I'm mostly active in Matlab related questions, and recently I checked the highest votes for that tag (disclaimer, I have a high ranking question there too). I have found that the #1 question: What can MATLAB do that R cannot do? was deleted. Now, I know and fully respect some of the users that gave the vote to delete, they are prominent people etc, but I still try to understand the following. When a question receives +139 votes, a record number for the matlab tag (I confess that I actually down-voted it), and also got 13 answers (with +129 votes the highest) with ~60K views, should a handful of individuals like myself and more privileged user (like a moderators) be enough to delete it? Where's the weight of the many many peoples that up-voted it?

In this example, the question was first closed by a moderator for being not constructive (which I also agree with it, albeit many people thought otherwise). So far so good, there will be no more activity in that question. However, now that it is deleted, I started thinking whether this might miss the less formal side of SO, where users discuss broader issues. What should be the balance in your view?

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"where users discuss broader issues" - Ewwww, the "d" word... –  animuson Sep 27 '13 at 4:28
    
So closed is just a synonym of archive now? –  random Sep 27 '13 at 4:32
    
@random Let's face it, how many questions get reopened? On active SE sites like SO they are buried in an instant, and on less active, beta SE sites, too few people have reopen privileges. –  Thomas Sep 27 '13 at 4:57
    
@Thomas 8401 on Stack Overflow –  Johannes Kuhn Sep 27 '13 at 6:51
    
@Thomas on Drupal Answers quite many, for example. SO and beta sites are edge cases on the opposite sides of Stack Exchange network. –  Mołot Sep 27 '13 at 7:20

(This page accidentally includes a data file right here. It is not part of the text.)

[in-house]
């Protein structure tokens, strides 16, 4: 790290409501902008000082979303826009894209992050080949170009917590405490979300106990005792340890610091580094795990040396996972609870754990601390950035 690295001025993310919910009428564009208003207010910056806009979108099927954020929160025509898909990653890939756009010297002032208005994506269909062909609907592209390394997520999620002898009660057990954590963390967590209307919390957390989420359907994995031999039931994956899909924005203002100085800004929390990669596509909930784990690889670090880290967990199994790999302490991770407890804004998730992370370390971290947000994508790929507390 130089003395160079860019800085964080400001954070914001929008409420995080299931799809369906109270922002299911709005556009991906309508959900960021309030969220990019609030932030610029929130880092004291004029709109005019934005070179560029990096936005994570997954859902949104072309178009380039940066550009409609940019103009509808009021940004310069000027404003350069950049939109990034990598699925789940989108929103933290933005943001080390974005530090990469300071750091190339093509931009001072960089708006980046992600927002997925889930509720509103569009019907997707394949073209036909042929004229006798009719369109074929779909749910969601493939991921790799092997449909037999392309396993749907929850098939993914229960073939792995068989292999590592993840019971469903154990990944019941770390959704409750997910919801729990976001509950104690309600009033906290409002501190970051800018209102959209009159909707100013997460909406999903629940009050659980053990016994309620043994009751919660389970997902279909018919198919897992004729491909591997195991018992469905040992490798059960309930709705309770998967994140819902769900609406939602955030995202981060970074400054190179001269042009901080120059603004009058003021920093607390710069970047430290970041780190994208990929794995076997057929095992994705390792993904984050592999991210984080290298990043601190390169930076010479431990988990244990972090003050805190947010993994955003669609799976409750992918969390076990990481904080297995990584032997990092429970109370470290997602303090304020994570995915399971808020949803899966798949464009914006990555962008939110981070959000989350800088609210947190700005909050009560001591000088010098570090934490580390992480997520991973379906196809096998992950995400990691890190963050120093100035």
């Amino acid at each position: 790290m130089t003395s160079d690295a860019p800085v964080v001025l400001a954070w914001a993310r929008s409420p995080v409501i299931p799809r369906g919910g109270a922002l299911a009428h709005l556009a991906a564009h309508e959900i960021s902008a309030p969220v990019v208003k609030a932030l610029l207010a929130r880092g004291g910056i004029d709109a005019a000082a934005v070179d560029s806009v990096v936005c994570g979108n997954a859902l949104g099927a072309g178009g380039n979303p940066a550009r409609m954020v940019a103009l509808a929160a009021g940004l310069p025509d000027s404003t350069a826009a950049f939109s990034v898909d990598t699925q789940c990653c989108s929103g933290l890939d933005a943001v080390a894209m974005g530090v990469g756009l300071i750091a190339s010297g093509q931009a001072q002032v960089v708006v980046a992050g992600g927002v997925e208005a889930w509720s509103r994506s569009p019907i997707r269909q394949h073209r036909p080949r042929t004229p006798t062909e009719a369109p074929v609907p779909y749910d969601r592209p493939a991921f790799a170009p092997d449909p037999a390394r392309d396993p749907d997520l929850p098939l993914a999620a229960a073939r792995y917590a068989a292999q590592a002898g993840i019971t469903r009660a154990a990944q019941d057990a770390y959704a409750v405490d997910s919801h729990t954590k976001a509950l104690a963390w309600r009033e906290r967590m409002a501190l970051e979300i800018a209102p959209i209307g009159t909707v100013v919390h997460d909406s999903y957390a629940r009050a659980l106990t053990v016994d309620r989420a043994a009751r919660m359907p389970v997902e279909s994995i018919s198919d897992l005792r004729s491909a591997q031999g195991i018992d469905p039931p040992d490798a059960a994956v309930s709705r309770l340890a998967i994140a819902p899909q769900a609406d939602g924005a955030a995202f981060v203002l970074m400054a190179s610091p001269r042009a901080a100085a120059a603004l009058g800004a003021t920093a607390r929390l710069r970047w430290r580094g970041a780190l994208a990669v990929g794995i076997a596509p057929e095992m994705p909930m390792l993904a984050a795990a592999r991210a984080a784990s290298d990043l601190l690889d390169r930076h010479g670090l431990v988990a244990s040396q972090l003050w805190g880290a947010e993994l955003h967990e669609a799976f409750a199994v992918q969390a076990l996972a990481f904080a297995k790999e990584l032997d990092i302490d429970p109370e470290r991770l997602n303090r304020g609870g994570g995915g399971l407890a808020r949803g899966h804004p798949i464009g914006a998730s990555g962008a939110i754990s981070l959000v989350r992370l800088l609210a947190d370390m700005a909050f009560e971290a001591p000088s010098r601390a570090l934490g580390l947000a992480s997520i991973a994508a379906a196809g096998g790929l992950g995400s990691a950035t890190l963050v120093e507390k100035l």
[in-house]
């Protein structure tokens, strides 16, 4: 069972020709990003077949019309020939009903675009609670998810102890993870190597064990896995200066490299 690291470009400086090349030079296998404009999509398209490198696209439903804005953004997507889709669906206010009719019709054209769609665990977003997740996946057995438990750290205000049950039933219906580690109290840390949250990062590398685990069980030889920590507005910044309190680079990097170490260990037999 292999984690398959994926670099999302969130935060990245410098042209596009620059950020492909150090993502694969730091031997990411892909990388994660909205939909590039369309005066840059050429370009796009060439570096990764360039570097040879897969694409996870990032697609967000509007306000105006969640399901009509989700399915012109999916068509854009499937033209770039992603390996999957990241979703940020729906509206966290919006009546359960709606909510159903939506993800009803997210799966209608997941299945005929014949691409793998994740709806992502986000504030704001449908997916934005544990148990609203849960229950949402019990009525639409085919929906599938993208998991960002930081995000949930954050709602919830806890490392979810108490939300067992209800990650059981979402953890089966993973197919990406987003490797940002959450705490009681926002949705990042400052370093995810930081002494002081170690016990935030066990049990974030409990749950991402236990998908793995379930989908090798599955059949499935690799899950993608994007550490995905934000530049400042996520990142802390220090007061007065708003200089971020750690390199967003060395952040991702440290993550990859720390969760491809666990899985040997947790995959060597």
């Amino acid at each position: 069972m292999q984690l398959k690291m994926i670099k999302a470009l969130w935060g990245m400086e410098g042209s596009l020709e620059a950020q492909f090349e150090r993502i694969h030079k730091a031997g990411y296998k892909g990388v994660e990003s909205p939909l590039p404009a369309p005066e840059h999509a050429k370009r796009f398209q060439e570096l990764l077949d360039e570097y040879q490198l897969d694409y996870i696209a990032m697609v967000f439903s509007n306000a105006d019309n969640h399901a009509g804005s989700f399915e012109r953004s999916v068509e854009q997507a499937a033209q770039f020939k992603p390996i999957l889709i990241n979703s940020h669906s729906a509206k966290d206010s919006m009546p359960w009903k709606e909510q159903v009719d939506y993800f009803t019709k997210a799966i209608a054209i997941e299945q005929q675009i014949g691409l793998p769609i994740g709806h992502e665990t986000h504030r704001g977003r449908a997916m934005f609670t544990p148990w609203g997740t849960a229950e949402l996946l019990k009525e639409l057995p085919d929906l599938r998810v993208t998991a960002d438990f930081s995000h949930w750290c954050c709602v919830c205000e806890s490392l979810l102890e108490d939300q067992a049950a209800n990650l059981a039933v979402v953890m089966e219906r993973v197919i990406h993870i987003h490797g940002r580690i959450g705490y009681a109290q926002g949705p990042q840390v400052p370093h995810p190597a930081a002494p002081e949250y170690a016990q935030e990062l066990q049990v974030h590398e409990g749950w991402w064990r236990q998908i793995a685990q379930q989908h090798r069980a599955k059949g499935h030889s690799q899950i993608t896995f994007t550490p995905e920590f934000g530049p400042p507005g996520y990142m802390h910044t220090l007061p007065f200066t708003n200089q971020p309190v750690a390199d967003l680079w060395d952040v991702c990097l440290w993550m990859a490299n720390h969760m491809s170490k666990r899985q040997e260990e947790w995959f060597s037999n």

How is this question a duplicate of When should I vote to delete? –  juergen d Sep 27 '13 at 10:55
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2 Answers

up vote 15 down vote accepted

Is the question off-topic? Yes.
Should it be closed? Yes.
Should we make clear that nobody takes such question as reference to ask similar ones? Yes.
Should we delete the content? No.

Exactly for this case we have historical locks.

A historical lock preserves older content that was very popular when it was originally posted, but is now off-topic or otherwise out of scope for the site it is posted on.

Why be over-eager and destroy valuable content? Just lock it.


Edit: The question is now undeleted and locked.

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I completely agree here... But is there a way to undelete it and use a historical lock? –  natan Sep 27 '13 at 6:53
    
I flagged the question for moderator attention and referred to this question here. We will see if it gets undeleted. –  juergen d Sep 27 '13 at 7:00
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In this example, the question was first closed by a moderator for being not constructive (which I also agree with it, albeit many people thought otherwise).

Regarding the last part of the statement: albeit many people thought otherwise. When you hover over the upvote link, it says: This question shows research effort, it is useful and clear. However, people of SO generally tend to use upvotes in a manner analogous to Facebook likes. While I can't read the minds of those who chose to upvote the question, chances are that they did so because of your rep. It didn't deserve upvotes as per the guideline.

That said the question is appropriate to be closed for the reason: There are either too many possible answers, or good answers would be too long for this format. Please add details to narrow the answer set or to isolate an issue that can be answered in a few paragraphs. It's too broad, or in other words, not constructive.

People ought to be more rational when it comes to voting. Upvoting a question/answer simply because of reputation is irrational. And you might be aware: Irrationality is the square root of all evil.

I believe that in such case of such questions one should rather consider making use of chat rooms.

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I believe Gorilla vs. Shark is more than relevant here too. –  jmac Sep 27 '13 at 7:32
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wonderful! .... –  natan Sep 27 '13 at 7:47
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